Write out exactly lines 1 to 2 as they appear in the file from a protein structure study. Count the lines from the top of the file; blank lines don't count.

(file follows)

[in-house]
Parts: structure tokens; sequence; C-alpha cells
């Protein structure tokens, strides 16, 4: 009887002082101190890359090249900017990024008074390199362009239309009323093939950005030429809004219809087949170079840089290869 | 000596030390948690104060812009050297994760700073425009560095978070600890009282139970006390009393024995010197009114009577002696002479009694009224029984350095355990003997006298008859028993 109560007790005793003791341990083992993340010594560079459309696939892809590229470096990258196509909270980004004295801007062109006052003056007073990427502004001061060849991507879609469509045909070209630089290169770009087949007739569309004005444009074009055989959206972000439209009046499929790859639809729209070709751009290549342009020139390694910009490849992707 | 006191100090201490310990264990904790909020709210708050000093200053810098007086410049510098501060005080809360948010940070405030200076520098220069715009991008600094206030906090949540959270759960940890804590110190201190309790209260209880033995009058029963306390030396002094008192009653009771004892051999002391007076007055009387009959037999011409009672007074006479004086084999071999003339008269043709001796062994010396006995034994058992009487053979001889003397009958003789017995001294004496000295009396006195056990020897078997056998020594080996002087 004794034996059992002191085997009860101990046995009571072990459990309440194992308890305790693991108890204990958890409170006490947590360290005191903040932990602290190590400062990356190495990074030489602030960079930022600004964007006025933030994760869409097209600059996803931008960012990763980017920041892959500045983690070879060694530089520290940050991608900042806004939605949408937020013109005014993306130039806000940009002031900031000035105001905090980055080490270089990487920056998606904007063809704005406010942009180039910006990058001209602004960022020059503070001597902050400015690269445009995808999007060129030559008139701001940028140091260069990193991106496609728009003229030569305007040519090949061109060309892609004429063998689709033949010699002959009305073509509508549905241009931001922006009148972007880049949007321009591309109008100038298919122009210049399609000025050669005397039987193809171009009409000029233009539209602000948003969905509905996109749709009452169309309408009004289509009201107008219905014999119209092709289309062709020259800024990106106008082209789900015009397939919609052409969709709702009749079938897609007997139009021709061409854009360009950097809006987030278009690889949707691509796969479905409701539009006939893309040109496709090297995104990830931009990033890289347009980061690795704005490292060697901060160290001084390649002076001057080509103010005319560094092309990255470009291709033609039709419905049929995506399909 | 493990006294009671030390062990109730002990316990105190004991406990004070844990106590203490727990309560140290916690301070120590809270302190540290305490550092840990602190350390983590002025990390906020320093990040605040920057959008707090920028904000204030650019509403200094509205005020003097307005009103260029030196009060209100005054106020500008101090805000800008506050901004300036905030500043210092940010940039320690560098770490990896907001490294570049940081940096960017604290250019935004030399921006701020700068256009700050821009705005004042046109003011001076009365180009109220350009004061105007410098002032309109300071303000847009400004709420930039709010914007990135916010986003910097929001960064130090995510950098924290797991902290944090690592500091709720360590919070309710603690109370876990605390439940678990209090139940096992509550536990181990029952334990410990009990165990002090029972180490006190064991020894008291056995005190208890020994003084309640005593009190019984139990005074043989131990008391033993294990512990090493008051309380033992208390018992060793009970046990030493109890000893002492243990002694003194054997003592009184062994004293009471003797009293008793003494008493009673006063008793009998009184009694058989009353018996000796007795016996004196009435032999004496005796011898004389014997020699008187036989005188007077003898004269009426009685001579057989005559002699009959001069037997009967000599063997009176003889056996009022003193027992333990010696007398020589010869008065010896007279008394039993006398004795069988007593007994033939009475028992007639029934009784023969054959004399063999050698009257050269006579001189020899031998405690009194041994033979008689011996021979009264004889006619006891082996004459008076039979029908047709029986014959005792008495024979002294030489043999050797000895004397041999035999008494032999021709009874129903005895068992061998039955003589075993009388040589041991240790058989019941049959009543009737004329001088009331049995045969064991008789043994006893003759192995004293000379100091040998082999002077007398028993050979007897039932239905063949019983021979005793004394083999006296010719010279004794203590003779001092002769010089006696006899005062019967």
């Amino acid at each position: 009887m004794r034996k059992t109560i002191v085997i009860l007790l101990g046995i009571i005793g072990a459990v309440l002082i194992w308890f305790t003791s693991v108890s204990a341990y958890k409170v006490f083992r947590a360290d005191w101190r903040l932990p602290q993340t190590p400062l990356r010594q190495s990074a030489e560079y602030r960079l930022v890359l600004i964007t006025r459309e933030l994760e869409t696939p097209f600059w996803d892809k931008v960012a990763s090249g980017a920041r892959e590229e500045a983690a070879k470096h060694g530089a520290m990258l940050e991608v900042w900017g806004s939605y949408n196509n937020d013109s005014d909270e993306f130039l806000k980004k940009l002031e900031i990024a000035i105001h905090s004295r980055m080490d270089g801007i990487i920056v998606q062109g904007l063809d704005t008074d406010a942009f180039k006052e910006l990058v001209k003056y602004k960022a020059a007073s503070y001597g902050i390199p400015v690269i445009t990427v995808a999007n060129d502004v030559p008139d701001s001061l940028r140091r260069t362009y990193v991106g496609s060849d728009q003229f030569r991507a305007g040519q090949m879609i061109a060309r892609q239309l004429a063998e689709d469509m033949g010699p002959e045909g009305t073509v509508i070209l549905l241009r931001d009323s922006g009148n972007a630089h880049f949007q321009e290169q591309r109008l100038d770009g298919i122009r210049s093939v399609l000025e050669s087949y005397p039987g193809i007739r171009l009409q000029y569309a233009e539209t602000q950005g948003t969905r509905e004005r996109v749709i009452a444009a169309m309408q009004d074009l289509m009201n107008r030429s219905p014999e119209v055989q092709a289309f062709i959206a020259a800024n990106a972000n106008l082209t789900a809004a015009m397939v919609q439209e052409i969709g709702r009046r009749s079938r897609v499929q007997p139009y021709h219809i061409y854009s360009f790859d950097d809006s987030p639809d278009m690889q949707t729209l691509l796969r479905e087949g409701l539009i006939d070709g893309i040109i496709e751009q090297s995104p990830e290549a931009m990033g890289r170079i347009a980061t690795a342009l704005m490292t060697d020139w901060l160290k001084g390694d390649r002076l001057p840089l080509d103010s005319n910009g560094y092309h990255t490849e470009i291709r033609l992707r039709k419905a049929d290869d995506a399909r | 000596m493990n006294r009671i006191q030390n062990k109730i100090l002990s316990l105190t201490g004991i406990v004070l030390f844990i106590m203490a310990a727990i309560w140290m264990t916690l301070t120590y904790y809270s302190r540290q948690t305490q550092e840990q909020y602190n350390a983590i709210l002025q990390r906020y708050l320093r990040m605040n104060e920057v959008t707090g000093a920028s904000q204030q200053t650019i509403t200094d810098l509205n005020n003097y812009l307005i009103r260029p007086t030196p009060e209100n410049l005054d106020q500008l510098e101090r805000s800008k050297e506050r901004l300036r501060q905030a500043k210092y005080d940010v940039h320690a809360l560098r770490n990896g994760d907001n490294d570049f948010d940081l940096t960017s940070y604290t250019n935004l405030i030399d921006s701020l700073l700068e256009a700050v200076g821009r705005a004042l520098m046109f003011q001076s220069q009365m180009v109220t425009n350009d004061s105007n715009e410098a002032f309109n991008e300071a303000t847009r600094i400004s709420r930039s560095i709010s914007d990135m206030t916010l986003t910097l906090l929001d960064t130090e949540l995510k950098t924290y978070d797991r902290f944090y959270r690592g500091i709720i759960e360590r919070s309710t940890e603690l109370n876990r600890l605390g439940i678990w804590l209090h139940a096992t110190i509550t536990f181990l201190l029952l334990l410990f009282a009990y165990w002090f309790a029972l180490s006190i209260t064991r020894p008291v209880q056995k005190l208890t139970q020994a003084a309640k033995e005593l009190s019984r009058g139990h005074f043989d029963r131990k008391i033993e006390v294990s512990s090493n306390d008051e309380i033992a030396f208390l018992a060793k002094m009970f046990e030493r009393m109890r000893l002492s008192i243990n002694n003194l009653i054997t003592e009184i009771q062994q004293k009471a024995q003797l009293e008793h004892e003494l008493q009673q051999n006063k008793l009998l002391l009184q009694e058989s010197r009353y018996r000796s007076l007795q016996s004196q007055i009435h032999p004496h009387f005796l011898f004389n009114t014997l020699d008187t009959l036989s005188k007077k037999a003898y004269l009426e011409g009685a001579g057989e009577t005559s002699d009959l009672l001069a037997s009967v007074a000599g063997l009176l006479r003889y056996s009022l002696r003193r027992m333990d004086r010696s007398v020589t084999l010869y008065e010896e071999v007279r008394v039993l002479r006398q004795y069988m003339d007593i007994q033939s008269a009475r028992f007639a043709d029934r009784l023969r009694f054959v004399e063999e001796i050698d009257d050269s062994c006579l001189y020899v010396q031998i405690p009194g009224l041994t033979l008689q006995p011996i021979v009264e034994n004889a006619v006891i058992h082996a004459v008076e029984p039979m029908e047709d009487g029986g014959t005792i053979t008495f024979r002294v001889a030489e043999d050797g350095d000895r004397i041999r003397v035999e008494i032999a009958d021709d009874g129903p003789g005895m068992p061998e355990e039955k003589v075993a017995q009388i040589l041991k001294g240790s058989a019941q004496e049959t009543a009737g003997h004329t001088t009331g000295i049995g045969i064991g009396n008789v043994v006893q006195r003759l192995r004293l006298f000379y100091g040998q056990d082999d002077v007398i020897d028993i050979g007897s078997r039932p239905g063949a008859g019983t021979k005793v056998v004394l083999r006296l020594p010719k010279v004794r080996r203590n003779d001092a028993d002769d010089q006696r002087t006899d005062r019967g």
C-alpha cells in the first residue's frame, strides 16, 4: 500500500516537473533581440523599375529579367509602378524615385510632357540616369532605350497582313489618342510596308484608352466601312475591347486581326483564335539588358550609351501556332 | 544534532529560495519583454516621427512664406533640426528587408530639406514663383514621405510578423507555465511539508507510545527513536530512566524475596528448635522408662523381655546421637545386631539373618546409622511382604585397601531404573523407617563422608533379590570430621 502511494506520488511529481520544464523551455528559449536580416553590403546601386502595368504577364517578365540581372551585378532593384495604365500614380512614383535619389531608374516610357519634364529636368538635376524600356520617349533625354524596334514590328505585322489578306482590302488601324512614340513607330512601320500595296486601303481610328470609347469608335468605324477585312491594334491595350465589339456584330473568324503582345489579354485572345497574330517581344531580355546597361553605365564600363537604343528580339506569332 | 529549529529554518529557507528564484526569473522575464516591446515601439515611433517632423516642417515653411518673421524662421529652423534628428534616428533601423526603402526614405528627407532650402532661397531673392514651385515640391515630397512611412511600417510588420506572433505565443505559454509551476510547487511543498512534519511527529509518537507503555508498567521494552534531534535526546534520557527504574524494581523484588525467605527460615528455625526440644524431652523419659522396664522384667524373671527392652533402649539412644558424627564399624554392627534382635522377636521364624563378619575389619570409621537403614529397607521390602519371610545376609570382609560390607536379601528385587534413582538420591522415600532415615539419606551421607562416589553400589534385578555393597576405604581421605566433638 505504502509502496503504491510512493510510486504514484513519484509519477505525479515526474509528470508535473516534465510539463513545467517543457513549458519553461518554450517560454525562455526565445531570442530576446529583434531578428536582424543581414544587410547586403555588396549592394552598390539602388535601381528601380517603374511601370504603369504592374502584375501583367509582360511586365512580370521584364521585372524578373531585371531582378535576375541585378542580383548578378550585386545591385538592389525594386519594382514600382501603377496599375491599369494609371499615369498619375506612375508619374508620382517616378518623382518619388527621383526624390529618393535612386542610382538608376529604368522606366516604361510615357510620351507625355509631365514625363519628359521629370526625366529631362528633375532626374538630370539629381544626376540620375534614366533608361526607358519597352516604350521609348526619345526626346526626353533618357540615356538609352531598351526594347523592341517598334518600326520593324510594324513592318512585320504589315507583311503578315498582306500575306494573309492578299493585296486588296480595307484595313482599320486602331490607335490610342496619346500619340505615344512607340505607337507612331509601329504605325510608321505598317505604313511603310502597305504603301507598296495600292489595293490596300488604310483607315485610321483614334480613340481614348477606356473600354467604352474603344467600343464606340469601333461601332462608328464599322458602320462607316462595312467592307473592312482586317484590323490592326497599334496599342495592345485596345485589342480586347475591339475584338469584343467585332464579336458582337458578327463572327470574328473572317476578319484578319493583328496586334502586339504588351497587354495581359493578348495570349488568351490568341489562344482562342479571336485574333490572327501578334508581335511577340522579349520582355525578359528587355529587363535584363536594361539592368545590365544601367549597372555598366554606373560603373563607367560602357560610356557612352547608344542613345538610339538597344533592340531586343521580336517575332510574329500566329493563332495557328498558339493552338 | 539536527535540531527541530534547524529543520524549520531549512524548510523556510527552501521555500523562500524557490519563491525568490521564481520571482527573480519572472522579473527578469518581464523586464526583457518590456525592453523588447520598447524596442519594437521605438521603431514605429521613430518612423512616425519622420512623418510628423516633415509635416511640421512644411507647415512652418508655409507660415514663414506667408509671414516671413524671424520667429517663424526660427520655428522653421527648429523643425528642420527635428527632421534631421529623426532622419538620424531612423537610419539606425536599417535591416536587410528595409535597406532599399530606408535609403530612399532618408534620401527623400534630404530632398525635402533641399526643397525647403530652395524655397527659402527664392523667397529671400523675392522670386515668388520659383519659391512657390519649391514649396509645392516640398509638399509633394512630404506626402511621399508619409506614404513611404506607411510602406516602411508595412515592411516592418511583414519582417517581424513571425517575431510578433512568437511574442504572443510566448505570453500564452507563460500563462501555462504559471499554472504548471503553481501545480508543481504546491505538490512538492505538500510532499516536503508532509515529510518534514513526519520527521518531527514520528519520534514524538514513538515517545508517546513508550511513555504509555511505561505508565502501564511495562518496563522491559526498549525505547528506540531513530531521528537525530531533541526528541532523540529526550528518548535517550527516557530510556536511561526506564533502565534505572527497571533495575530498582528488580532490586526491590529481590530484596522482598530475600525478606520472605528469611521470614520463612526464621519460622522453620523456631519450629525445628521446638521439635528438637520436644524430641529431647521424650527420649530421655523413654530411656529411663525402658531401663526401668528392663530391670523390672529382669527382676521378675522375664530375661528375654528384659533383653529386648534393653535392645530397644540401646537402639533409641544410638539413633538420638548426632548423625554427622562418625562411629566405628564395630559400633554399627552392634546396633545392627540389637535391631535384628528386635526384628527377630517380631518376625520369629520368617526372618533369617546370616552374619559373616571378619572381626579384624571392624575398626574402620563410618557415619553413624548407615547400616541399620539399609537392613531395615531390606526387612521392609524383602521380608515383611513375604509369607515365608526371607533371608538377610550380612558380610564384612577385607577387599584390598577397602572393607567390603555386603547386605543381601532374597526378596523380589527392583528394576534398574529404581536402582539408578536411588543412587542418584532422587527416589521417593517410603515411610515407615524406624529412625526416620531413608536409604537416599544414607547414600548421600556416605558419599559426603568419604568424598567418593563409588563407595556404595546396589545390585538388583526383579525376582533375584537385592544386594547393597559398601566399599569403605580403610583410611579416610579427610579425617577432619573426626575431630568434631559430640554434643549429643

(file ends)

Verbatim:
[in-house]
Parts: structure tokens; sequence; C-alpha cells